Paris design studio Appropriate Audiences has combined a 3D printer with a tattooist's needle to form an automated tattoo "printer" that can create indelible artworks on skin (+ movie).
Tatoué is a cross between a Makerbot 3D printer and a tattooist's needle – a small handheld machine that inserts ink into a person's skin using a sharp point, puncturing the skin up to 150 times per second.
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Appropriate Audiences adapted software produced by Autodesk to turn tattoo designs into digital files that can be downloaded to the machine. The user then inserts a limb into the printer and the needle draws the design into their skin.
"The idea of our machine is to give tattoo artists a new tool that offers plenty of new possibilities," the designers told Dezeen.
"Anything you want can be designed on the computer, and replicated onto the skin. We are still working to develop the software in order to produce something that is more user-friendly, particularly for tattoo artists."
The needle replaces the part of the printer that would usually extrude melted plastic to make objects, and has been adapted using bespoke 3D-printed parts. A sensor reads the surface of the skin of the user, meaning the needle can respond to changes in skin texture and the dimensions of the limb.
"We use a three axis machine, which we have deconstructed," explained the designers.
"Making the machine more accessible is a challenge. And there are many possible future applications – in medicine or in fashion – but our priority is a third version of the machine, which will be able to tattoo any part of the body using a specific architecture. We are currently working on this."
Appropriate Audiences was founded by designers Pierre Emm, Piotr Widelka and Johan Da Silveira after they met at Paris design school ENSCI les Ateliers.
The idea for Tatoué was born out of a workshop organised by the school in October 2013 that asked students to use digital material available in the public domain to create something new.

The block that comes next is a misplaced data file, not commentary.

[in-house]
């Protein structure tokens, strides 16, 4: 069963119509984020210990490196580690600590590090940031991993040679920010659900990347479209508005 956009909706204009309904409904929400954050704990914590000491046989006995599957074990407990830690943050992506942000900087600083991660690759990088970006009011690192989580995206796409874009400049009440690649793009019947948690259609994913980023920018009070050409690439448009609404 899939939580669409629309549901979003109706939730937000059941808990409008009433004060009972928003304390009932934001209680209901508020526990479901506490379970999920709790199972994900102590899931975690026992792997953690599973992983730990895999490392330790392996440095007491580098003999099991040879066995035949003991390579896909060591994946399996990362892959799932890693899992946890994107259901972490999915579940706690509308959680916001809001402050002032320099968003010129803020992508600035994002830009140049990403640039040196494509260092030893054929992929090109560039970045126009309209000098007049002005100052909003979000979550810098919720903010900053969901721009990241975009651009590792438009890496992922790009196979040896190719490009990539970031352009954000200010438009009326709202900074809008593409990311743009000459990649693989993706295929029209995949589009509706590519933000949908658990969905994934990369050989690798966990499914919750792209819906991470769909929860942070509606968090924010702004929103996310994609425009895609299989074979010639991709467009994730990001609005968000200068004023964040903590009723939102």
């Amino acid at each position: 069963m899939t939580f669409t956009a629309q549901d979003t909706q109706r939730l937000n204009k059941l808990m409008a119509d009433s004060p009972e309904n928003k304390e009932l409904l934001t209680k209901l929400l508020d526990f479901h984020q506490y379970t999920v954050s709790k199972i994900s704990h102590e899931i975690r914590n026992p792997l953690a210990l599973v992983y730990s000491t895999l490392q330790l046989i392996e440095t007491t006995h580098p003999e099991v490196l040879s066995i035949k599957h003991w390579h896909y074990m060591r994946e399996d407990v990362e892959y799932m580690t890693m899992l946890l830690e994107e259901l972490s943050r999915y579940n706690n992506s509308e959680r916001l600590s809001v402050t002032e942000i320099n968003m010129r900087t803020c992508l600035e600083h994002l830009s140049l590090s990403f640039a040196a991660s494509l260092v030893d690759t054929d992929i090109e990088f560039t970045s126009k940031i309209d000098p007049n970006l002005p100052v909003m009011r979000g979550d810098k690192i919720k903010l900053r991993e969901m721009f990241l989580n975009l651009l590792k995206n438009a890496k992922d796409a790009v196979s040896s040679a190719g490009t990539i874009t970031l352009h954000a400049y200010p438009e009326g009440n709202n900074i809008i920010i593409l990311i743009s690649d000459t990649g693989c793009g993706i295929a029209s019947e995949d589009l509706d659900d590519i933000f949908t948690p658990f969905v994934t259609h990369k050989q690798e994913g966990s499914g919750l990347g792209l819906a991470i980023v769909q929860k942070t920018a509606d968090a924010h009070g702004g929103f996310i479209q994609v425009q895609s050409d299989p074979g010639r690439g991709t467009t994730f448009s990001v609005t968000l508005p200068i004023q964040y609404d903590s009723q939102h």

French 3D-printing company Le FabShop was invited to the workshop as a digital manufacturing expert and helped the students develop the idea for a machine that could create tattoos from a bank of digital images.
They initially hacked a desktop printer to enable it to trace on skin using a pen. To develop the idea further, they then borrowed a manual tattooing machine and tested the process on artificial skin.
The first image they tattooed onto a real person's arm was a circle, which they described as "the perfect shape to test the precision of the process."
"A lot of people were excited by the idea of being the first human tatooed by a 'robot'," said the designers.
"The big difficulty was to repeat the same exercise on a curved surface and on a material that has much more flexibility than silicone. Many tricks were tried to tighten the area around the skin – a metal ring, elastics, scotch tape – but the most effective one was a scooter's inner tube, open on the area to be marked."
Since that initial test earlier this year, the designers have been working on developing more sophisticated machines that could potentially tattoo other areas of the body and create more complicated designs.
The level of interest in the project has allowed the designers to dedicate their work to the development of Tatoué full time.
"From the onset of the project we have been exchanging with tattoo artists and now would like to deepen our relationships with them, so as to better adapt the machine to their different styles and practices," they said.
"The next step for us would be to travel and meet as many tattoo artists as possible, in an effort to discover new practices and techniques throughout the world."
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